Educating our Doctors

The thought has occurred to me that we should spread the word. I am hoping that we all do this, but for anyone new and all other members, I want to suggest something. First, DO NOT say EAGLES syndrome. The doctors have rarely heard of this. They have heard of EAGLE BARRETT Syndrome. That is a baby born without all of it's necessary stomach.(You can research for accuracy, I may not have it medically correct)

SO APPROACH them with "ELONGATED TEMPORAL STYLOID PROCESS" That will always get you in the ball park with the doctor. The doctor may then be able to find the problem because sometimes it is the stylohyoid process or the hyoid bone, but at least we get them thinking in the right direction. They know the anatomy, but not the NAME of the syndrome. There is NO SPECIFIC CODE IN THE MEDICAL DATABASE FOR EAGLES SYNDROME. I think it is usually coded something like facial bone,cartilage, ligagment other. Some of you in the medical profession can more readily tell me the code. I have it in my files somewhere.

We all know that our disease is often diagnosed as TMJ, facial neuralgia, fibromyalgia and other diseases way before we get a diagnosis.

Therefore, I have hand delivered copies of my surgery report and pictures to all my dentists, oral surgeons, periodontists, ENT doctor, general practitioner and will bring to any neurologist or neurosurgeon that I visit. One doctor, replacing my periodontist for my visit, was amazed at my problem, and asked for the title of our forum. My guess is that someone in his circle of friends or family has a rare disease. My GP asked for my help in entering it on her computer because she could not find the code.

Also, ask your surgeons to take pictures of the surgery and the removed structure. I think pictures are best because they become part of your permanent record and the doctors usually put them on a ruler for size accuracy.

The thing that I think impressed my doctors most is the picture of the actual bone that was removed.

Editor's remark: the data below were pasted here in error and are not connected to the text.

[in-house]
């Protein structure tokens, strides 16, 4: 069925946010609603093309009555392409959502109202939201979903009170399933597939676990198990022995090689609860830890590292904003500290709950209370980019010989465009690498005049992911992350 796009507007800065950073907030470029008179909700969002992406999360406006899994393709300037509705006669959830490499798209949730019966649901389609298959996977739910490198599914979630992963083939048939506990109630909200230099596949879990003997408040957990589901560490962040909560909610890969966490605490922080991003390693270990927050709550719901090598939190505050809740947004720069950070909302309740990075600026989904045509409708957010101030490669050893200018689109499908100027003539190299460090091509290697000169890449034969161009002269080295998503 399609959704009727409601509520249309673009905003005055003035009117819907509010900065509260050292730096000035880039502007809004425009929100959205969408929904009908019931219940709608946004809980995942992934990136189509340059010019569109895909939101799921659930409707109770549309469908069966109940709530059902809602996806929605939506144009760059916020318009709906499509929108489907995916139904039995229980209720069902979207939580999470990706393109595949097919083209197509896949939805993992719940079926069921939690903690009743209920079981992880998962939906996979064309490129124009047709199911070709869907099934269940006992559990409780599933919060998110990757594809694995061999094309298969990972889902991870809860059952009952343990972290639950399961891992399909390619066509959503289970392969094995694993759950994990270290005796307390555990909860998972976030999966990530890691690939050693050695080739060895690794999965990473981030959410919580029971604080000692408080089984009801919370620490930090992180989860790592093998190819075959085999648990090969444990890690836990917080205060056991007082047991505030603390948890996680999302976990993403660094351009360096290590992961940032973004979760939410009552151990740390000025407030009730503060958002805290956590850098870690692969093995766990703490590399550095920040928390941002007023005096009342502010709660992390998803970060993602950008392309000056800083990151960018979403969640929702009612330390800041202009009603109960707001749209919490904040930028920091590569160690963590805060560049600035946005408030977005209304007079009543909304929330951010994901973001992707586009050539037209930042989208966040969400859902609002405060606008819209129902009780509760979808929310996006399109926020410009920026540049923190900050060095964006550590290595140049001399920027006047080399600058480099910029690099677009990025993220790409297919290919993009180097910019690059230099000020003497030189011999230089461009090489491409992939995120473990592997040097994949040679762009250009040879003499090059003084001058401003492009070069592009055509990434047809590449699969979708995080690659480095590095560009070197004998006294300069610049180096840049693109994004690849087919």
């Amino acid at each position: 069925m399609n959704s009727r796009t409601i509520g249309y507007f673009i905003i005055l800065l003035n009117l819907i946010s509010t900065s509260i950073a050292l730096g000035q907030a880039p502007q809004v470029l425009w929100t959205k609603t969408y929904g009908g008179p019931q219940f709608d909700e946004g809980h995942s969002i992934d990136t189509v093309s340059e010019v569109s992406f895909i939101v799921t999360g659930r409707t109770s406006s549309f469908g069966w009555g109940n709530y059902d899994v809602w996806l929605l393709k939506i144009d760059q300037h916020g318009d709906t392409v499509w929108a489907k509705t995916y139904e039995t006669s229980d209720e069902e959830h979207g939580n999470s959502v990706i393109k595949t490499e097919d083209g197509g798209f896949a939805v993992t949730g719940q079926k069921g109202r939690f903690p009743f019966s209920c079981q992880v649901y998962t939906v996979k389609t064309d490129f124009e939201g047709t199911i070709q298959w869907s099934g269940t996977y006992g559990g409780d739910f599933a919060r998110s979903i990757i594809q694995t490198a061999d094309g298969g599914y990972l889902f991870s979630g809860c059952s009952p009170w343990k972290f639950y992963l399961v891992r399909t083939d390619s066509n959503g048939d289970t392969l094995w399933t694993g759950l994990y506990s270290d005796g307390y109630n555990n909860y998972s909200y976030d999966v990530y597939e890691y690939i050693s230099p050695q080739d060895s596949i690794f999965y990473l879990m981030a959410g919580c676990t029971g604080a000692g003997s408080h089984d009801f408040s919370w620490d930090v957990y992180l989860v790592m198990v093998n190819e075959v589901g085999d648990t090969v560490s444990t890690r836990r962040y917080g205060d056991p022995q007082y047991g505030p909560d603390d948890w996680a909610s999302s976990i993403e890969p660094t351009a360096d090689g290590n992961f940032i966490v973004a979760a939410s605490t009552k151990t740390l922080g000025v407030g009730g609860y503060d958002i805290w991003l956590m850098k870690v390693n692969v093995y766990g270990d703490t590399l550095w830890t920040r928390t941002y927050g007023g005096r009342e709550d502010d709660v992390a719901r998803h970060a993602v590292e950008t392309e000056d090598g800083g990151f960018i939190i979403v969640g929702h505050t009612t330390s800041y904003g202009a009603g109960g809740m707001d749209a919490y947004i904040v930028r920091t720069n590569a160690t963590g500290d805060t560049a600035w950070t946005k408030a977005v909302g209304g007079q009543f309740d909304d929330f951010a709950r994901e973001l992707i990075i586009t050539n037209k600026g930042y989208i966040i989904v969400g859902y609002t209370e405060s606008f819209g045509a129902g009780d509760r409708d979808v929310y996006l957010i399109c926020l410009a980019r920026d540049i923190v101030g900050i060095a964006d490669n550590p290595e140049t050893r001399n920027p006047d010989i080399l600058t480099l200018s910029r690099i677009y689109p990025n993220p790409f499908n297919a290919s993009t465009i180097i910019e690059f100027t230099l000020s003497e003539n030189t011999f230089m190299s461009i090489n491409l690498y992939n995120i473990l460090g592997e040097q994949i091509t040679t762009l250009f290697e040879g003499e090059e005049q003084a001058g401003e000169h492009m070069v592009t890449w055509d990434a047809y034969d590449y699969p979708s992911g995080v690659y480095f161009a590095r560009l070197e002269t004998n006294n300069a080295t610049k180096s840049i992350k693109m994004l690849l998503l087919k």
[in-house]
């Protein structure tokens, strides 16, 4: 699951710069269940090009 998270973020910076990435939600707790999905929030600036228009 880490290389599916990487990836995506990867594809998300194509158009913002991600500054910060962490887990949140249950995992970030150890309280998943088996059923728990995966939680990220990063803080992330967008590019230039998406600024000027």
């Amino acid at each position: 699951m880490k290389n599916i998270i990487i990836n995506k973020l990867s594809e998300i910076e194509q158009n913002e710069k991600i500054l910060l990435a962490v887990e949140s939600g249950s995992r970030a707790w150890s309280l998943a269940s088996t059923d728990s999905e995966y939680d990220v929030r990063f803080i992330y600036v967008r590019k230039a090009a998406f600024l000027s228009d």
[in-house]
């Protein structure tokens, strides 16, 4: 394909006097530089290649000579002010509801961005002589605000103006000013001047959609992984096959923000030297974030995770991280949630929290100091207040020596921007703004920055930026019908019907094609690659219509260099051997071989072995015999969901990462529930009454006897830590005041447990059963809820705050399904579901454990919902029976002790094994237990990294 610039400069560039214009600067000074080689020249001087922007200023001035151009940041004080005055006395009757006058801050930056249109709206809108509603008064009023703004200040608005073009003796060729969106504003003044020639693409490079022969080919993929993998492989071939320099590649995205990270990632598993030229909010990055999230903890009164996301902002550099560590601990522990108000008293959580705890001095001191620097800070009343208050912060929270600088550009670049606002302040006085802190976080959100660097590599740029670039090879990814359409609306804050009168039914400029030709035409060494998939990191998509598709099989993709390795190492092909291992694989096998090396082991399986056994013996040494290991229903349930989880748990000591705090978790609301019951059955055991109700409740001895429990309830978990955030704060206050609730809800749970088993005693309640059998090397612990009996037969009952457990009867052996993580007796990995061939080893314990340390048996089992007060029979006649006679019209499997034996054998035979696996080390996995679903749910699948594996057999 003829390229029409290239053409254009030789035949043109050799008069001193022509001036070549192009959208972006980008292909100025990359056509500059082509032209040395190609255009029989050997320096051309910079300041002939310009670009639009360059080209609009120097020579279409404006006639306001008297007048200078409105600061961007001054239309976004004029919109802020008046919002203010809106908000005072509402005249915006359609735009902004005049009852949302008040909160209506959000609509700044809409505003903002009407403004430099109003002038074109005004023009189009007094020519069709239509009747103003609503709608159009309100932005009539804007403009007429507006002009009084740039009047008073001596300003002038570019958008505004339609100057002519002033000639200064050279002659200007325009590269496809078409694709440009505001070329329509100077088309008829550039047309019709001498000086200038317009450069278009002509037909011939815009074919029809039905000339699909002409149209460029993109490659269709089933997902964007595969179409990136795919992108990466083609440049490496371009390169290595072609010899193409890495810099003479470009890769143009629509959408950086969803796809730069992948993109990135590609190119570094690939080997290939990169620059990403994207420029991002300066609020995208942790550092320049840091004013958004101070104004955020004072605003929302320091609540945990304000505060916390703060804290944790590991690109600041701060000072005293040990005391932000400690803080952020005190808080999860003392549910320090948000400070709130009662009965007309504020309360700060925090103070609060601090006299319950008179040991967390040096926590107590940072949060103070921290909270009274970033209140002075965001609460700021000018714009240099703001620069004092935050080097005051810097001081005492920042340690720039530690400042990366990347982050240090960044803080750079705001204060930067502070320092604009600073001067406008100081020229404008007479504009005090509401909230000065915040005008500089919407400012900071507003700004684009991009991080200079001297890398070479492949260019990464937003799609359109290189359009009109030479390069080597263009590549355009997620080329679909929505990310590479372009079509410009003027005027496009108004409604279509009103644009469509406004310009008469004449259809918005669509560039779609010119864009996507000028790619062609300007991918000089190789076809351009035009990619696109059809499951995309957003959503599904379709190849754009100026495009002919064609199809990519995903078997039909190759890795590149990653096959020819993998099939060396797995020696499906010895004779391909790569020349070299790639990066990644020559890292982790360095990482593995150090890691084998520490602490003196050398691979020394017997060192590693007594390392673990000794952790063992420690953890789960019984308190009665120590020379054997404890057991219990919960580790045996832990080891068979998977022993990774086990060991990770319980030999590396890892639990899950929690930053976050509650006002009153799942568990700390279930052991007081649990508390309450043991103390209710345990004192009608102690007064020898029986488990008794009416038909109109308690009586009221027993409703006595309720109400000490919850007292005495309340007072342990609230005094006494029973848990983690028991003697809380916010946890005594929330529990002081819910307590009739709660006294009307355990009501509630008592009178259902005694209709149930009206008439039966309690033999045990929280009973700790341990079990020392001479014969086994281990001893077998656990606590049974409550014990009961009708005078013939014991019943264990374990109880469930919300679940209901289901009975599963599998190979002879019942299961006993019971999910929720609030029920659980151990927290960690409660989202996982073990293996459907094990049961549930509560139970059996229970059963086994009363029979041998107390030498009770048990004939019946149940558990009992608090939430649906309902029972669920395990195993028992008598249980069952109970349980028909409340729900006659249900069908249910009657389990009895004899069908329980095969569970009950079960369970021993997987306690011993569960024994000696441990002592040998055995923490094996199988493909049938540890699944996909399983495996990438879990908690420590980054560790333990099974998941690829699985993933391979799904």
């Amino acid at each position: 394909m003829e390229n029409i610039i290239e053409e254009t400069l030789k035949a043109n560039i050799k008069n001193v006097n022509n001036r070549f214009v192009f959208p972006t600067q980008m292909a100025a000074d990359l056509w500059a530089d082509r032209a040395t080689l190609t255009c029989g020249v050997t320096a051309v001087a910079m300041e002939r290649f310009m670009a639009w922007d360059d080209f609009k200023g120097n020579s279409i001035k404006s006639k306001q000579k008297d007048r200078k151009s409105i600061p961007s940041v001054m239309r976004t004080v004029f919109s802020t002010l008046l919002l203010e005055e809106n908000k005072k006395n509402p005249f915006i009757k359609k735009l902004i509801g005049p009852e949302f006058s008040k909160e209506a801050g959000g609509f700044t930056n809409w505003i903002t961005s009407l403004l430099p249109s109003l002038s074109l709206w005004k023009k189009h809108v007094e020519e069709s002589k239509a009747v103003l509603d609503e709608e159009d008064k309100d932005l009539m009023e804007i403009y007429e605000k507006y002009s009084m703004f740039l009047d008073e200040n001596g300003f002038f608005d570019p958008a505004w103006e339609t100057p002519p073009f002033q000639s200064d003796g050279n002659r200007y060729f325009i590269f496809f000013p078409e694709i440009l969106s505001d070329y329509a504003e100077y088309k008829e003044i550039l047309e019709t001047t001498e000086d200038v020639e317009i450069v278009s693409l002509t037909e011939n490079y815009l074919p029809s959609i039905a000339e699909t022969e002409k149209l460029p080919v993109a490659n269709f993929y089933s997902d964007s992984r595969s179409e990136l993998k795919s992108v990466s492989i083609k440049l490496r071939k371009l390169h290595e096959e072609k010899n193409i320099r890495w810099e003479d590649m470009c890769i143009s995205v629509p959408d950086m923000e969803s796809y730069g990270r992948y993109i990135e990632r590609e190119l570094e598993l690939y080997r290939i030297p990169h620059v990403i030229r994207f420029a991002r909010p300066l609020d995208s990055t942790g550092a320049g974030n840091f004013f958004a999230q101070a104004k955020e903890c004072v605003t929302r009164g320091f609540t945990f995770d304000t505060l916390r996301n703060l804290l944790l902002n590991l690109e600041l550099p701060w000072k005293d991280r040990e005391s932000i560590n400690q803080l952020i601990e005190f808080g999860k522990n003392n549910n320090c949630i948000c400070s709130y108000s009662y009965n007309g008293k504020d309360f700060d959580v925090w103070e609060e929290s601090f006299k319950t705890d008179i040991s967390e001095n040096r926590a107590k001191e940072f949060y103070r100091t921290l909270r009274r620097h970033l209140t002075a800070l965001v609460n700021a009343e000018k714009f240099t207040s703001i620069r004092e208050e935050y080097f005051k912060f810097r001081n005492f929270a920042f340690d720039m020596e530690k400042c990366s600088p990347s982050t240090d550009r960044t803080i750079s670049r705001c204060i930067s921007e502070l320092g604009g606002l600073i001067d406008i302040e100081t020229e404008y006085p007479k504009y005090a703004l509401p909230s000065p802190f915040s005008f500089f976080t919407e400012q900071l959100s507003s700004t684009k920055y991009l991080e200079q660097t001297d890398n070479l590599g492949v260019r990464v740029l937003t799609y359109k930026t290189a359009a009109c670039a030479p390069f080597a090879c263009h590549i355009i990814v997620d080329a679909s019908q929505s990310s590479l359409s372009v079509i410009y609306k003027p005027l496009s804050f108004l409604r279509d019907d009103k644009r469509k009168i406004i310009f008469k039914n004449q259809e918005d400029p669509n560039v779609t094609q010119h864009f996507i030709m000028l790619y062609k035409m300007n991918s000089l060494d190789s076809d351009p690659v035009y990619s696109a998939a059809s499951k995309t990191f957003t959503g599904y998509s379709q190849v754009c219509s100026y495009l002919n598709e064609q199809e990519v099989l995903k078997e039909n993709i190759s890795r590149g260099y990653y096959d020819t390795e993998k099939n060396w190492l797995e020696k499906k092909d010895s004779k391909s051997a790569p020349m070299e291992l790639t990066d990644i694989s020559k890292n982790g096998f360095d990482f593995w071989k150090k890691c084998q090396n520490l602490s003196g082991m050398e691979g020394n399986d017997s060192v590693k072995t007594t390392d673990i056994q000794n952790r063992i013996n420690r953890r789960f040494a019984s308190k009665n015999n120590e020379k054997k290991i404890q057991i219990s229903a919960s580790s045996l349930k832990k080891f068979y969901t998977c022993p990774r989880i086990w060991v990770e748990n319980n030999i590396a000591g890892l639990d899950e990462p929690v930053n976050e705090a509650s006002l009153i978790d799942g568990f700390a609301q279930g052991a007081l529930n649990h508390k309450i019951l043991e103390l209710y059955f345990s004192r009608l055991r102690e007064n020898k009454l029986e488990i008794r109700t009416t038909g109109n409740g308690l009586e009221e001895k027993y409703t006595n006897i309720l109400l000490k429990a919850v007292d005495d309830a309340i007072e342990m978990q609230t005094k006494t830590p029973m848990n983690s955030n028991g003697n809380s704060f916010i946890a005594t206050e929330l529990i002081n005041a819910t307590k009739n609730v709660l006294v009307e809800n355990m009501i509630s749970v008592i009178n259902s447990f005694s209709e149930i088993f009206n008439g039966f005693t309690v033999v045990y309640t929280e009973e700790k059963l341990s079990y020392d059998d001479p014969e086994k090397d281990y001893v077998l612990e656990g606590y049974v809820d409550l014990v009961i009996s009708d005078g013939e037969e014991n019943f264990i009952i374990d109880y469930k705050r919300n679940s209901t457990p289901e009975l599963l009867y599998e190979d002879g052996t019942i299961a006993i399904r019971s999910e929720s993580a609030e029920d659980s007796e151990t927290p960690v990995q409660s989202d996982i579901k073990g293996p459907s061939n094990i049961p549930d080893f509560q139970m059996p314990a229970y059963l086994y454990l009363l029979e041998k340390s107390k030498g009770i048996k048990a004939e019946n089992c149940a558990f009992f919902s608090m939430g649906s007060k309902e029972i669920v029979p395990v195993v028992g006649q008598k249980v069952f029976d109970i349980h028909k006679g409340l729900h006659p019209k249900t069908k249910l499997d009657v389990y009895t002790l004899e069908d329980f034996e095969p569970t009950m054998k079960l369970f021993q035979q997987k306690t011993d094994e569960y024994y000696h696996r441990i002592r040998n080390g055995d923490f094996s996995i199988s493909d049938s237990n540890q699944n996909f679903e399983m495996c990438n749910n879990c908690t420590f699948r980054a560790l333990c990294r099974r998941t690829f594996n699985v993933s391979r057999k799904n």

A picture tells a great deal. The C T scans can be more easily dismissed but a surgical report and a picture of the removed structure are compelling.

Some of my doctors are quite interested in having this in my folder, and ask real questions that will make a difference hopefully to other patients. Others, I fear just take the information because I ask them, but nevertheless, they heard about it from us.

Always get the entire report and picture from your surgeon and make copies, and give them to your other doctors in the examining room as their records. That way, you still have your original and you know the doctor actually saw this record.

I never give them to anyone but the doctor. I don't want them to hit a trash can before the doctor sees them.

If you are braver than I and don't mind doing this, it might also help to bring your surgery reports to the doctors who misdiagnosed you. It takes a quieter, calmer person than I to do this. My frustration and anger keeps me from being able to do this in a professional, reasonable manner and I don't want any more negative entries in my file.

If each of us brings the evidence to all our doctors and we each reach 5 doctors then we have educated almost 2500 doctors. Eventually, this will help us and future patients.


Amen Emma!!!

I was just having this conversation with my Mom this morning!!